In a low-growth world, consumers fine loyalty programmes attractive, and companies know they can grow and sustain market share. Of interest, then, is Sanlam’s recent finding that South African loyalty programme members save about 33% more towards their retirement than clients not linked to such programmes. Nathea Nicolay, Head of Product at Sanlam Reality, says that loyalty member typically save 16% of their salaries towards retirement, as against 12% saved by non-loyalty members. She shared these statistics at the 2019 International Actuarial Association (IAA) Colloquium, which was held in Cape Town in April.
Nicolay argues that loyalty programmes use modern technology and behavioural science to achieve improved retirement savings in a world where traditional methods (government regulations, employer sponsored pension funds and trustees’ oversight) are not getting enough traction.
These kinds of new solutions are imperative. While the issue of saving sufficiently for retirement is not new, it is, arguably, more challenging than ever before. “Retirement is not a problem. Hardship in old age is a problem,” she said. “Social dependency on state resources is a problem – SA has 18.6-million social grants beneficiaries, with state pensioners receiving just R1 780 a month. Then there’s the risk of outliving our savings as we live longer. And the fact that retirement savings are all-too-often used as emergency funds due to our country’s high accidental risk rate and the rising unemployment rate currently at 27.1%.”
She points out that Sanlam Reality loyalty members also save for longer periods and actively grow their contributions towards retirement. “Across three years, all our measured premium and age brackets showed the same result: loyalty members were less likely to stop or cash-out their retirement savings,” she says.
Nicolay says the ‘science’ works through a four-pronged approach: a reward, competition, daily treat and special offer. Loyalty programme tier systems incentivise people to compete with themselves. Competition, plus the fear of missing out on a good deal, drives the need to move from bronze to gold. Then, the constant array of discounts and savings offers keep money matters top of mind.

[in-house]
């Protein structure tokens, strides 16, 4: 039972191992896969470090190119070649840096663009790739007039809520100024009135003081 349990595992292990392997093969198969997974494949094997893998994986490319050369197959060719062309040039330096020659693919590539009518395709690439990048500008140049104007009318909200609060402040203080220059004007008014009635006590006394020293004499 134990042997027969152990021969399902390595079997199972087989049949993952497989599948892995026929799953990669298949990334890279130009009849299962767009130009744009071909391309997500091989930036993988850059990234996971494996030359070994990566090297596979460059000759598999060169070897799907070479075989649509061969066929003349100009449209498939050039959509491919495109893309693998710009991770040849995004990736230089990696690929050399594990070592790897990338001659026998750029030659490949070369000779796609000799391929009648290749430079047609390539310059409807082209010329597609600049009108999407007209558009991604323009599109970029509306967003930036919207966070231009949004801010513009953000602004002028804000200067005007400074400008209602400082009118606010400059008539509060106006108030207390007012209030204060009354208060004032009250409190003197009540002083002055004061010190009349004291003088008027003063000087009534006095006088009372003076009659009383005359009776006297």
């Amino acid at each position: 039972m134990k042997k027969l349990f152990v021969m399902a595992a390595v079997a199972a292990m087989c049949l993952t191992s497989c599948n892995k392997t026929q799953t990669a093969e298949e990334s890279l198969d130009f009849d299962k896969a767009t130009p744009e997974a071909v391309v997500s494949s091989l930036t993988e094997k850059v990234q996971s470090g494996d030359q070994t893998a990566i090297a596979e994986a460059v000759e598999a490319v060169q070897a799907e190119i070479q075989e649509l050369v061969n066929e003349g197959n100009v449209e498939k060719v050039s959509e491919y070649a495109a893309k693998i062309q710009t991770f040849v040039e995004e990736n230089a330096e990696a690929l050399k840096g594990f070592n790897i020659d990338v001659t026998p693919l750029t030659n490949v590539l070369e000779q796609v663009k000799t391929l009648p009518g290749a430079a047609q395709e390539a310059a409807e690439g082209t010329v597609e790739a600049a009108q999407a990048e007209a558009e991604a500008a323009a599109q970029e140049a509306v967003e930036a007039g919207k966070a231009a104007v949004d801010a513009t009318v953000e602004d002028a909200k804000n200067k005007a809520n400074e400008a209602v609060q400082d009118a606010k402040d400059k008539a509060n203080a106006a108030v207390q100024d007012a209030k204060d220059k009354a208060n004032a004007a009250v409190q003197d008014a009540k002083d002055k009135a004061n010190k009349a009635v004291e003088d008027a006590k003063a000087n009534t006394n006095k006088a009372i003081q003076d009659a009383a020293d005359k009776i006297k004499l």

“As new age problem solvers, we need to get even better at turning short-term bias into a way to protect people’s futures through gamification and awareness,” says Nicolay, “At Sanlam Reality, we do this by incentivising people to display ‘good financial behaviours’ like engaging a financial adviser or using a retirement calculator to ensure you are on track for a comfortable retirement and also earn the tier points to move up a tier. Once a gold tier status member, an individual will receive a 100% rebate on investment management fees on a monthly basis which will boost the tax free roll up of retirement contributions and returns even further.”
The key takeout for South Africans? Loyalty programmes can help you save better for retirement. But whether you join a programme or not, Nicolay says it’s imperative to find short-term ways to keep savings top of mind. “You can save up to 27.5% of your annual income tax-free. There are a myriad of strategies you can follow, like buying and growing your own recurring premium retirement annuity or increasing your pension contribution in your corporate pension scheme, for example. Take small steps in the right direction and set up your own ‘tier’ system, where you reward yourself for the positive financial moves you make.”